Last edited by Jabie on April 20th, 2012, 8:51 am, edited 2 times in total.

Kaiserdrache
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Re: Scenario 6: The Siege of Elensefar

Post by Kaiserdrache » March 26th, 2012, 6:31 am

(1) What difficulty level and version of Wesnoth have you played the scenario on?

Medium / 1.8

(2) How difficult did you find the scenario? (1-10)

6 - challenging, but not too difficult

(3) How clear did you find the scenario objectives?

Very clear - destroy both leaders

(4) How clear and interesting did you find the dialog and storyline of the scenario?

Purely boring

(5) What were your major challenges in meeting the objectives of the scenario?

Watching the remaining turns to calculate an effective point of attack against Elensefar

(6) How fun do you think the scenario is? (1-10)

5

(7) What, if any, are changes you would have made to the scenario to make it more fun?

none

monsieurrigsby
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Re: Scenario 6: The Siege of Elensefar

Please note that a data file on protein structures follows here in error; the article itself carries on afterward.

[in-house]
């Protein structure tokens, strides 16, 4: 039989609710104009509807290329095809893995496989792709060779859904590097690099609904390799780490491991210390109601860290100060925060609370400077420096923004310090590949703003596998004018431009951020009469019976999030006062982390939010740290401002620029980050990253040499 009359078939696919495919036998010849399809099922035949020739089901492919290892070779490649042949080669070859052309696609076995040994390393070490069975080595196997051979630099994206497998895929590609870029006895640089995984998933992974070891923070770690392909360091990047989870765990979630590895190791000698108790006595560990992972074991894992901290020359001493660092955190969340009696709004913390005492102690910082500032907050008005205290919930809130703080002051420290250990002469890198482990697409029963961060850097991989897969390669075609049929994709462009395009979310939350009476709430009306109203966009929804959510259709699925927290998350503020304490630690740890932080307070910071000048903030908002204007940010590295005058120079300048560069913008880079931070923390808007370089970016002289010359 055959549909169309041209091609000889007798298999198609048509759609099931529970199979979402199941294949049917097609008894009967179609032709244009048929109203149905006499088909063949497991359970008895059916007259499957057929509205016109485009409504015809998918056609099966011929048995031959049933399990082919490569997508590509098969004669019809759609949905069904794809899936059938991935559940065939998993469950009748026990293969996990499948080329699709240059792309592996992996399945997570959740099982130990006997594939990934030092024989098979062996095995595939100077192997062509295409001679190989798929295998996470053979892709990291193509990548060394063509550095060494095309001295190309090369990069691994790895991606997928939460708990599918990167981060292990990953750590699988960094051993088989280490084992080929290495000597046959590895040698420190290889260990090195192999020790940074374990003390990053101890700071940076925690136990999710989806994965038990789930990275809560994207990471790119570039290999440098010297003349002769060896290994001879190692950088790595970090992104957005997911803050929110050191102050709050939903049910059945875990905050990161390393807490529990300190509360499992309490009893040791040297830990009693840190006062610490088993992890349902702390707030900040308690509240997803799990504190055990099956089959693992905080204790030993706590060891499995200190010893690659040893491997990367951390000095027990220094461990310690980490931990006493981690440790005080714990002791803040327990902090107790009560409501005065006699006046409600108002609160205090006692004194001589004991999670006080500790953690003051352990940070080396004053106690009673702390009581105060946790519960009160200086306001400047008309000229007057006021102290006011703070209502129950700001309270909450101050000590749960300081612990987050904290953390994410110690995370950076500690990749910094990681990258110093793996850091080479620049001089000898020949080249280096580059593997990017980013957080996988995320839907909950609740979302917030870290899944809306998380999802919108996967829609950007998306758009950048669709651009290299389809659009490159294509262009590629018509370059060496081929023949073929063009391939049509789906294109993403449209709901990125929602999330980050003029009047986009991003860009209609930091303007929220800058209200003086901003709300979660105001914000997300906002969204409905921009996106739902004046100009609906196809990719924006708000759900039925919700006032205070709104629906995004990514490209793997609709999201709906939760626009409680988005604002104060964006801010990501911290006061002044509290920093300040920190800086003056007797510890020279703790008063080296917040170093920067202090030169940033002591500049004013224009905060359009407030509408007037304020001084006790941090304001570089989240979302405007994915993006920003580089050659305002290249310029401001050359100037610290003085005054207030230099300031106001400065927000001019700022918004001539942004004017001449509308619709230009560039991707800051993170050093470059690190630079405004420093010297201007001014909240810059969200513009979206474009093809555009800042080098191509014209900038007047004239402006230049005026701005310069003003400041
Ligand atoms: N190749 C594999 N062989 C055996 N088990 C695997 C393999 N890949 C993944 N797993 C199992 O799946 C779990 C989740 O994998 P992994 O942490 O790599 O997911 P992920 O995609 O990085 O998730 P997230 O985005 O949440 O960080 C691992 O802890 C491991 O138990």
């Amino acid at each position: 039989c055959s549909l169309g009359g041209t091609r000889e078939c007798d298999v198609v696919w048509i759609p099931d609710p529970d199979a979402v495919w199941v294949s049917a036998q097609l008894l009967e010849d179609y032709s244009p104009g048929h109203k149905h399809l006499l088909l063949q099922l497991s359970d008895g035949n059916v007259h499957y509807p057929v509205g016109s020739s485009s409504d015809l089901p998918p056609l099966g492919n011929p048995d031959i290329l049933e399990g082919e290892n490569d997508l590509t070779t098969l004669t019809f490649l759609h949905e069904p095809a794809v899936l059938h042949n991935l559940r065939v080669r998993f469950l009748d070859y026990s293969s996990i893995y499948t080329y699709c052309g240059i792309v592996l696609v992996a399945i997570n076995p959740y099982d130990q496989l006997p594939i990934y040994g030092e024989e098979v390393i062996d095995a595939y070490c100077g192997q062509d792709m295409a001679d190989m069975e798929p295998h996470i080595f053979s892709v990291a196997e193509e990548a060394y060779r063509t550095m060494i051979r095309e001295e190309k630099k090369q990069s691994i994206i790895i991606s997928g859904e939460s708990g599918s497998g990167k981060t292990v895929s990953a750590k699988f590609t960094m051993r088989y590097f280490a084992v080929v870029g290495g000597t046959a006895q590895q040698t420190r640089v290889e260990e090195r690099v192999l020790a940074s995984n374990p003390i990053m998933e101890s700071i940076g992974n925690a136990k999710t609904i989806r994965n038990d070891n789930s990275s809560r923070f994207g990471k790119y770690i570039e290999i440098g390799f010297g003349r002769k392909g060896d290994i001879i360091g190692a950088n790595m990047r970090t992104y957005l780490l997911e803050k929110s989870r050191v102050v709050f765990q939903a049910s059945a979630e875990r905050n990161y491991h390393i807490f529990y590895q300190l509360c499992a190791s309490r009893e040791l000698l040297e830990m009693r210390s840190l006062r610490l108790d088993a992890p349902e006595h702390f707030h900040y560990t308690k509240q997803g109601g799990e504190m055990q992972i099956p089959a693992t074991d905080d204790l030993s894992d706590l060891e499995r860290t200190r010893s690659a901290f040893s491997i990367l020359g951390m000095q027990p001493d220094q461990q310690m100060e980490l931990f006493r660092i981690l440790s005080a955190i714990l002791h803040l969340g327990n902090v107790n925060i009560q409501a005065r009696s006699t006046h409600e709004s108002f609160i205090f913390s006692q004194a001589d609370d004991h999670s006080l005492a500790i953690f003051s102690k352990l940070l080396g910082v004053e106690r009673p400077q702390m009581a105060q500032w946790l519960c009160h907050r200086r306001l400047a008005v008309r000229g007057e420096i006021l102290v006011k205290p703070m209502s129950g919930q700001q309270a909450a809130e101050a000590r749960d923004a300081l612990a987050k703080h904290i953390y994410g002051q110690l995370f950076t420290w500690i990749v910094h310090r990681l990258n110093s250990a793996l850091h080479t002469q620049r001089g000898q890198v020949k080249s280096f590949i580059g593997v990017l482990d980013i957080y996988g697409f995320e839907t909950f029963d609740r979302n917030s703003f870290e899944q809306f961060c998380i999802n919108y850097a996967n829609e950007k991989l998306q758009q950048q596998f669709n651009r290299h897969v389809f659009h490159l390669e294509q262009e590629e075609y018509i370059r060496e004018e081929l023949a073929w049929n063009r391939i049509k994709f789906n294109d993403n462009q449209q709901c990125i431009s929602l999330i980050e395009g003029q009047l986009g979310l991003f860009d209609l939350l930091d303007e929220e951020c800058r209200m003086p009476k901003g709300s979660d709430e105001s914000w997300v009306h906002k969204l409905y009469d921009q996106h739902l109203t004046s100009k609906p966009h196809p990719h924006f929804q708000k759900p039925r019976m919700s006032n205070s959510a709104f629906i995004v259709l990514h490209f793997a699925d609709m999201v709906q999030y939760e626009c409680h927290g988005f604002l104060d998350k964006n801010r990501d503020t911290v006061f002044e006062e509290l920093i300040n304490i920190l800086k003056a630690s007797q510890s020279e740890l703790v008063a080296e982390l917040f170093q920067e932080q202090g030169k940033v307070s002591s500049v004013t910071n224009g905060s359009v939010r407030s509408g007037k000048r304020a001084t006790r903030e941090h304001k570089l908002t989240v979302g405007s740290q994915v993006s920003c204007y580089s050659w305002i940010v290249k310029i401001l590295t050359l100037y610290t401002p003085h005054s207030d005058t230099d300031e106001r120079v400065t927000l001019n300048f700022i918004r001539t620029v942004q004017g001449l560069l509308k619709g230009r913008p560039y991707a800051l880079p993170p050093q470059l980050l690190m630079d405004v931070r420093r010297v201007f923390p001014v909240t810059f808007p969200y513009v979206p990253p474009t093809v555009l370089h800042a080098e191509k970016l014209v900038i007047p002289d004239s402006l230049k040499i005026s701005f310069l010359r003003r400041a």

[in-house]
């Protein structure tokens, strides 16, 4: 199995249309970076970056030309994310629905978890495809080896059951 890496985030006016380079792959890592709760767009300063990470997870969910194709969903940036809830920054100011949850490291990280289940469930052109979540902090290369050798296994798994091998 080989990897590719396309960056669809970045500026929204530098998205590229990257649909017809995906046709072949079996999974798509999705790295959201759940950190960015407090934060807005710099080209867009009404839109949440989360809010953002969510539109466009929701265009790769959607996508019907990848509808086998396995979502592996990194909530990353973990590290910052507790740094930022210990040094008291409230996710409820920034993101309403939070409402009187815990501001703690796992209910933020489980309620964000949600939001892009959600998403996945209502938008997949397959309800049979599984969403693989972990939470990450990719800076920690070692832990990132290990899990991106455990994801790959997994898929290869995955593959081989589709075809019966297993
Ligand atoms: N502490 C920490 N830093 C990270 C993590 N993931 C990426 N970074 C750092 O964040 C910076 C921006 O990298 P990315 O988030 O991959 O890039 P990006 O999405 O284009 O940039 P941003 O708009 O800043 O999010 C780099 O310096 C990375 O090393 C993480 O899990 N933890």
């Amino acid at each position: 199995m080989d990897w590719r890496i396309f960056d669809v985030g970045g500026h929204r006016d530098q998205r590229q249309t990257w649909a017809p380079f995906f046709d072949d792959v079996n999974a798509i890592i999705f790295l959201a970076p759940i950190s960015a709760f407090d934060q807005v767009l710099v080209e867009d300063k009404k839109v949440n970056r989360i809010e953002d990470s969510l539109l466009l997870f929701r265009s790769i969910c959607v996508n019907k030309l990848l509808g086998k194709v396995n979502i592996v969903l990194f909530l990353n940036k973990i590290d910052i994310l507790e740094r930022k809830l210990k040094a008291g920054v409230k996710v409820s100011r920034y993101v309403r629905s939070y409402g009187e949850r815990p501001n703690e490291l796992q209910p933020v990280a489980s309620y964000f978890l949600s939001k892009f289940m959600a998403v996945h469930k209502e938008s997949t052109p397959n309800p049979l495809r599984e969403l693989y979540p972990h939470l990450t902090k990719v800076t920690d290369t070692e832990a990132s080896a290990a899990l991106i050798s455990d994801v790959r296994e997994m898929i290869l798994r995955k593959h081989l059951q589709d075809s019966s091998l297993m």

Post by monsieurrigsby » March 30th, 2012, 7:57 am

Jabie wrote:A key component of rolling troops is the knowledge that moving a unit does not forgo it's movement. If a unit hasn't spent all it's movement allowance you can come back to it later. This isn't stated anywhere, and it's not immedaitely intuitive.
This is an important tactic, but it's not as simple as this; troops entering into another's zone of control are forced to stop, so there are key limitations to when you can move troops in multiple 'segments'. The key thing is the overall mindset of deciding on the order in which you move units (possibly attacking) so as to keep as many options open as possible (e.g. with lucky rolls, force an opened gap or, with bad rolls, shore up).

This would be better added to the tips you get on the startup screen; IMO, it's not particularly a good idea to add them within individual campaigns. The only exception might be for HttT to reiterate the need to try to level troops and protect loyal ones, rather than just finish scenarios. (This thread attests to the strength of emotion often felt when reaching The Siege of Elensefar without having 'got' this :) and numerous others have suggested this.)

Jabie